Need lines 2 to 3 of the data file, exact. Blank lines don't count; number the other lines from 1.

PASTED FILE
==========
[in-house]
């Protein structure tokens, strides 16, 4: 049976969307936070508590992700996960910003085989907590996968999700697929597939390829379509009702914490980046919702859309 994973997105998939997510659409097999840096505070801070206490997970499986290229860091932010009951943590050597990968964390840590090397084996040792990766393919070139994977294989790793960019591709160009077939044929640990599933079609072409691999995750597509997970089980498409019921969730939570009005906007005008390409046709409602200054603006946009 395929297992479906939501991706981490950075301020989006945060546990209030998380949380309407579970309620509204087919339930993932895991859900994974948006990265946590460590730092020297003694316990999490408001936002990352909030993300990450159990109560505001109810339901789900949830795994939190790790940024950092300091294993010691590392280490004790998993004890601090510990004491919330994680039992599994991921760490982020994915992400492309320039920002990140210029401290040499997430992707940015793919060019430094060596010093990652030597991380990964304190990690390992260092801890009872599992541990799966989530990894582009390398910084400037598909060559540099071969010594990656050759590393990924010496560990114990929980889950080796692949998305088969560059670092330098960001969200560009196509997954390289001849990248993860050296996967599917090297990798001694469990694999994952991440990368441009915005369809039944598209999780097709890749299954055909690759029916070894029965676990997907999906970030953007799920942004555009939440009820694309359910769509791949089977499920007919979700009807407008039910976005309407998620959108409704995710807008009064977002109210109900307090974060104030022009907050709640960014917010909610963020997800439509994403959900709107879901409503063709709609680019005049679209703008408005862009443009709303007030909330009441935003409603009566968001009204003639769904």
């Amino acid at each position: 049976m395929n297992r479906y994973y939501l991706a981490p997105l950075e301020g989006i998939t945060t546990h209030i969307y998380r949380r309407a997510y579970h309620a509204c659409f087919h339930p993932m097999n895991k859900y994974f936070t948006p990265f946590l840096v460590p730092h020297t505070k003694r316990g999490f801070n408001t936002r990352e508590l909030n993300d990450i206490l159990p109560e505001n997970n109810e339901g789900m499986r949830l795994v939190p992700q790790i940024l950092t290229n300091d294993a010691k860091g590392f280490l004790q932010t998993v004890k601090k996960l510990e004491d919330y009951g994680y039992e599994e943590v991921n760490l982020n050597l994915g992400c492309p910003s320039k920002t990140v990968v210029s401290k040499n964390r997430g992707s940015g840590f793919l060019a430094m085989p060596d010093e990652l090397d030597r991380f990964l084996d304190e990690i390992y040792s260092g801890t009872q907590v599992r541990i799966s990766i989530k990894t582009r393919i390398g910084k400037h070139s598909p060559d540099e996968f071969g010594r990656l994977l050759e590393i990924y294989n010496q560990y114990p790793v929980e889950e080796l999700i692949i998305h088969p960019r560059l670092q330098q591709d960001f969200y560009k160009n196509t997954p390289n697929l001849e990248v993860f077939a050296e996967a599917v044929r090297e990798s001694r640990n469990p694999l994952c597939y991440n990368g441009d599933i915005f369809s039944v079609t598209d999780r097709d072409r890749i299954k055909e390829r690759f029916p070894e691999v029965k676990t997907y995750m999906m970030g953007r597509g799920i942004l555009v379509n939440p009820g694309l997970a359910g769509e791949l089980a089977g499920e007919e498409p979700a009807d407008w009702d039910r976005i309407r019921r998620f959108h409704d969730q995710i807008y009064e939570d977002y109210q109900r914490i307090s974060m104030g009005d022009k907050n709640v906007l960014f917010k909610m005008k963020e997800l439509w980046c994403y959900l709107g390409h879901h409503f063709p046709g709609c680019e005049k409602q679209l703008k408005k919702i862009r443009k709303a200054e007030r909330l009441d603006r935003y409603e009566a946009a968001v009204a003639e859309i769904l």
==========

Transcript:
């Protein structure tokens, strides 16, 4: 049976969307936070508590992700996960910003085989907590996968999700697929597939390829379509009702914490980046919702859309 994973997105998939997510659409097999840096505070801070206490997970499986290229860091932010009951943590050597990968964390840590090397084996040792990766393919070139994977294989790793960019591709160009077939044929640990599933079609072409691999995750597509997970089980498409019921969730939570009005906007005008390409046709409602200054603006946009 395929297992479906939501991706981490950075301020989006945060546990209030998380949380309407579970309620509204087919339930993932895991859900994974948006990265946590460590730092020297003694316990999490408001936002990352909030993300990450159990109560505001109810339901789900949830795994939190790790940024950092300091294993010691590392280490004790998993004890601090510990004491919330994680039992599994991921760490982020994915992400492309320039920002990140210029401290040499997430992707940015793919060019430094060596010093990652030597991380990964304190990690390992260092801890009872599992541990799966989530990894582009390398910084400037598909060559540099071969010594990656050759590393990924010496560990114990929980889950080796692949998305088969560059670092330098960001969200560009196509997954390289001849990248993860050296996967599917090297990798001694469990694999994952991440990368441009915005369809039944598209999780097709890749299954055909690759029916070894029965676990997907999906970030953007799920942004555009939440009820694309359910769509791949089977499920007919979700009807407008039910976005309407998620959108409704995710807008009064977002109210109900307090974060104030022009907050709640960014917010909610963020997800439509994403959900709107879901409503063709709609680019005049679209703008408005862009443009709303007030909330009441935003409603009566968001009204003639769904």
């Amino acid at each position: 049976m395929n297992r479906y994973y939501l991706a981490p997105l950075e301020g989006i998939t945060t546990h209030i969307y998380r949380r309407a997510y579970h309620a509204c659409f087919h339930p993932m097999n895991k859900y994974f936070t948006p990265f946590l840096v460590p730092h020297t505070k003694r316990g999490f801070n408001t936002r990352e508590l909030n993300d990450i206490l159990p109560e505001n997970n109810e339901g789900m499986r949830l795994v939190p992700q790790i940024l950092t290229n300091d294993a010691k860091g590392f280490l004790q932010t998993v004890k601090k996960l510990e004491d919330y009951g994680y039992e599994e943590v991921n760490l982020n050597l994915g992400c492309p910003s320039k920002t990140v990968v210029s401290k040499n964390r997430g992707s940015g840590f793919l060019a430094m085989p060596d010093e990652l090397d030597r991380f990964l084996d304190e990690i390992y040792s260092g801890t009872q907590v599992r541990i799966s990766i989530k990894t582009r393919i390398g910084k400037h070139s598909p060559d540099e996968f071969g010594r990656l994977l050759e590393i990924y294989n010496q560990y114990p790793v929980e889950e080796l999700i692949i998305h088969p960019r560059l670092q330098q591709d960001f969200y560009k160009n196509t997954p390289n697929l001849e990248v993860f077939a050296e996967a599917v044929r090297e990798s001694r640990n469990p694999l994952c597939y991440n990368g441009d599933i915005f369809s039944v079609t598209d999780r097709d072409r890749i299954k055909e390829r690759f029916p070894e691999v029965k676990t997907y995750m999906m970030g953007r597509g799920i942004l555009v379509n939440p009820g694309l997970a359910g769509e791949l089980a089977g499920e007919e498409p979700a009807d407008w009702d039910r976005i309407r019921r998620f959108h409704d969730q995710i807008y009064e939570d977002y109210q109900r914490i307090s974060m104030g009005d022009k907050n709640v906007l960014f917010k909610m005008k963020e997800l439509w980046c994403y959900l709107g390409h879901h409503f063709p046709g709609c680019e005049k409602q679209l703008k408005k919702i862009r443009k709303a200054e007030r909330l009441d603006r935003y409603e009566a946009a968001v009204a003639e859309i769904l």